In the target sample, 48 stars have duplicate observations from which we estimated the internal consistency of the derived atmospheric parameters. For these stars the standard deviation around the mean Teff ranges from 1 K to 20 K with a median of 9 K. For log  g the median standard deviation is 0.02 dex with no higher value than 0.04. For [M/H] all the stars have a median standard deviation of 0.01 dex except HIP 097336, which has a standard deviation of 0.02 dex for five spectra. Although these values show the excellent consistency of the iSpec determinations of atmospheric parameters from one spectrum to another, we still verified that the 16 stars observed with both modes OBJ and OBTH have derived parameters in good agreement from both types of exposures.

HIP 079672 (18 Sco) is one of the Gaia benchmark stars recently studied by Heiter et al. (2015b) who determined fundamental Teff = 5810 K and log  g = 4.44 from the defining relations, independently of spectroscopy. The Gaia benchmark stars are intended to serve as calibrators for spectroscopy and thus can be used to evaluate our determinations. Only one spectrum is available for HIP 079672 in the ELODIE archive from which we determined Teff = 5793 ± 9 K and log  g = 4.43 ± 0.015, in good agreement with the fundamental values. We thus confirm that HIP 079672 is slightly hotter than the Sun.

Atmospheric parameters are presented in Table 2. The histograms of the differences with the solar values are presented in Fig. 1. There are 22 stars that fall into the category of solar twins according to the criteria adopted by Meléndez et al. (2014b): they differ by less than 100 K in Teff, 0.1 dex in log  g, and 0.1 dex in metallicity from the Sun values. We flag these stars as atmospheric parameter (AP) category B in Table 2. Three remarkable stars have to be noted as they have the same atmospheric parameters as the Sun, within 25 K in Teff, 0.05 dex in log  g, and [M/H] (flagged as AP category A in Table 2): HIP 076114, HIP 085244, and HIP 088194. The status of these stars as solar twins will be discussed in Sect. 8.

Interestingly some stars have quite different parameters from the Sun (flagged as AP category C in Table 2). For instance HIP 065721 is a subgiant cooler than the Sun and slightly more metal-poor. This example illustrates the degeneracy of atmospheric parameters at the resolution of 42 000 when the overall spectrum is considered. This suggests that the spectrocopic comparison between spectra should be performed differentially, on a line-by-line basis.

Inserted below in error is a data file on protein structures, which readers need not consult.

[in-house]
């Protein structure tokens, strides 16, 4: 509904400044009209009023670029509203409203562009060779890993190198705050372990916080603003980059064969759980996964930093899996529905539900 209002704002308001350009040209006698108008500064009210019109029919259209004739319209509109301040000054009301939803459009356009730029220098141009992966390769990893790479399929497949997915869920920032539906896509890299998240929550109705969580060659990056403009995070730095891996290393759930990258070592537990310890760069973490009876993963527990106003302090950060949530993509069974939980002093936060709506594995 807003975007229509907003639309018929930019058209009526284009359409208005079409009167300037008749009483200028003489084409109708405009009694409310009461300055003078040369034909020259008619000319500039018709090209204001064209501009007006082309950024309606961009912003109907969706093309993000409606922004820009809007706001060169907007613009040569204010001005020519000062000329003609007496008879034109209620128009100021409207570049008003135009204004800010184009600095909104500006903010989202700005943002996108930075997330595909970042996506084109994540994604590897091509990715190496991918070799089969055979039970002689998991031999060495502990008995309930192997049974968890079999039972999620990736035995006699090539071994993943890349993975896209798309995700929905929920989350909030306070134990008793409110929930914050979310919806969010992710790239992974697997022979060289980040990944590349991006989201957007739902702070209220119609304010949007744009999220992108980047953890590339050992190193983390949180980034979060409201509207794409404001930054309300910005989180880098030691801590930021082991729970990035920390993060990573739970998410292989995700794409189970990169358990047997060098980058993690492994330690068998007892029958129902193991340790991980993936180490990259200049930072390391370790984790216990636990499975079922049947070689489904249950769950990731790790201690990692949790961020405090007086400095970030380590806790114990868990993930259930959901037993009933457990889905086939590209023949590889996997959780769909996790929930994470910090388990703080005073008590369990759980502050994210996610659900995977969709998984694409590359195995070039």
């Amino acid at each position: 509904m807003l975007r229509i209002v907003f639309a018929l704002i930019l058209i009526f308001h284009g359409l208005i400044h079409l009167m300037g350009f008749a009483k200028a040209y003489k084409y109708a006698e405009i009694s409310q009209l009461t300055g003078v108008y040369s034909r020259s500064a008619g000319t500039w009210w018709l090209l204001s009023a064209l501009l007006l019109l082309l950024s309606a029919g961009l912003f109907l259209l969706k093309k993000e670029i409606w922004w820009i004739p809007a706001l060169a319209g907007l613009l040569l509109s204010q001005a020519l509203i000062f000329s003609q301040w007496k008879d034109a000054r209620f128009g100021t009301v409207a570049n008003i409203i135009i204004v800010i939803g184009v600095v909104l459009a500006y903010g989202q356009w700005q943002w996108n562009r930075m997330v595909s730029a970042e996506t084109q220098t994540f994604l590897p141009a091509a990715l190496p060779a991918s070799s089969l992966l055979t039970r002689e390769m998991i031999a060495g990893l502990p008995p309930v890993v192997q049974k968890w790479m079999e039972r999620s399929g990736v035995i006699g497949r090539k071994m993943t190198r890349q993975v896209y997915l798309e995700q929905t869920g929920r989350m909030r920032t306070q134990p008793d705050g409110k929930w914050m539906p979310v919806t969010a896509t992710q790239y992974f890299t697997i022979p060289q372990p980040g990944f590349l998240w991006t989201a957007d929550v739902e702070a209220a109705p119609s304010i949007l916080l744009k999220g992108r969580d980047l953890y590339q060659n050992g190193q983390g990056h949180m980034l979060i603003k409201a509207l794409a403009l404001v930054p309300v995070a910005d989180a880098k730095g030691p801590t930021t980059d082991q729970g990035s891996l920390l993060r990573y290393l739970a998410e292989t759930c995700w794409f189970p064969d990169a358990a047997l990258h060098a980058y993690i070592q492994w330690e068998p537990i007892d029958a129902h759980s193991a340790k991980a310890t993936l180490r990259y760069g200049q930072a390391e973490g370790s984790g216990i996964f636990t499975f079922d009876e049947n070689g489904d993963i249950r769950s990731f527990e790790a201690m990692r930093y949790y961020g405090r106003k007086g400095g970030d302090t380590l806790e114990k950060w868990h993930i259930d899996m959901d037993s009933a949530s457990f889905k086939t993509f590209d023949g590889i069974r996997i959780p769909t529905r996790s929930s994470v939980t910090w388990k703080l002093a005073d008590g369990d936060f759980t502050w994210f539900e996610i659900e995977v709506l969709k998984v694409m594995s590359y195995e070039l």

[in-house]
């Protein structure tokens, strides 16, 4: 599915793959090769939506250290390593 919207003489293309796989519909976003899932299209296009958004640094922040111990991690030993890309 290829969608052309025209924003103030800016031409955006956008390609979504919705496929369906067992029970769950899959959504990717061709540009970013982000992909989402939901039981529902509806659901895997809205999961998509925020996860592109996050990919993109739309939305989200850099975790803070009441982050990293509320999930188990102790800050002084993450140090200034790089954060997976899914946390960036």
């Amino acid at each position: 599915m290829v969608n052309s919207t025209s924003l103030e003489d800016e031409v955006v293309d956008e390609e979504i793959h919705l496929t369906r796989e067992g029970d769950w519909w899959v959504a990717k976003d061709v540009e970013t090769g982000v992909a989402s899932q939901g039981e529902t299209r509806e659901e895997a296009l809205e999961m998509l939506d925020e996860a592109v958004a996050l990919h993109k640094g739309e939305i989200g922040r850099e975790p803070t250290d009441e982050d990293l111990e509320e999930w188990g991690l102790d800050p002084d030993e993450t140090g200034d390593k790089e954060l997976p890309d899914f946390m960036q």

thumbnail Fig. 1

Histograms of the differences between the atmospheric parameters of the twin candidates and of the Sun, as obtained by iSpec.

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5. Li content

It is known that the lithium abundances of solar-type stars show a large dispersion (see e.g. the comprehensive study by Takeda et al. 2007). This is subject to various interpretations. The Sun is depleted in Li and it is expected that solar twins show the same deficiency. We have classified our target stars into three categories after a visual inspection of the wavelength range inluding the Li lines at ~670.78 nm in comparison to one of the ELODIE solar spectra. We classified the stars that show a similar Li deficiency to the Sun as category A (see Table 2), those with a slightly higher Li abundance as category B, and those that exhibit a pronounced Li feature as category C. There are 24, 11, and 21 stars in category A, B, and C, respectively. Figure 2 shows two examples of stars in each category. It is worth noting that HIP 076114 and HIP 088194 are classified as A for their similarity to the Sun in both atmospheric parameters and lithium content.

Stellar rotation and activity are strongly correlated with the surface Li content of solar-type stars (Takeda et al. 2007). The stars examined here are considered slow rotators according to our initial constraint FWHM ≤ 12 km s-1. It is thus interesting to find such a wide range of Li content.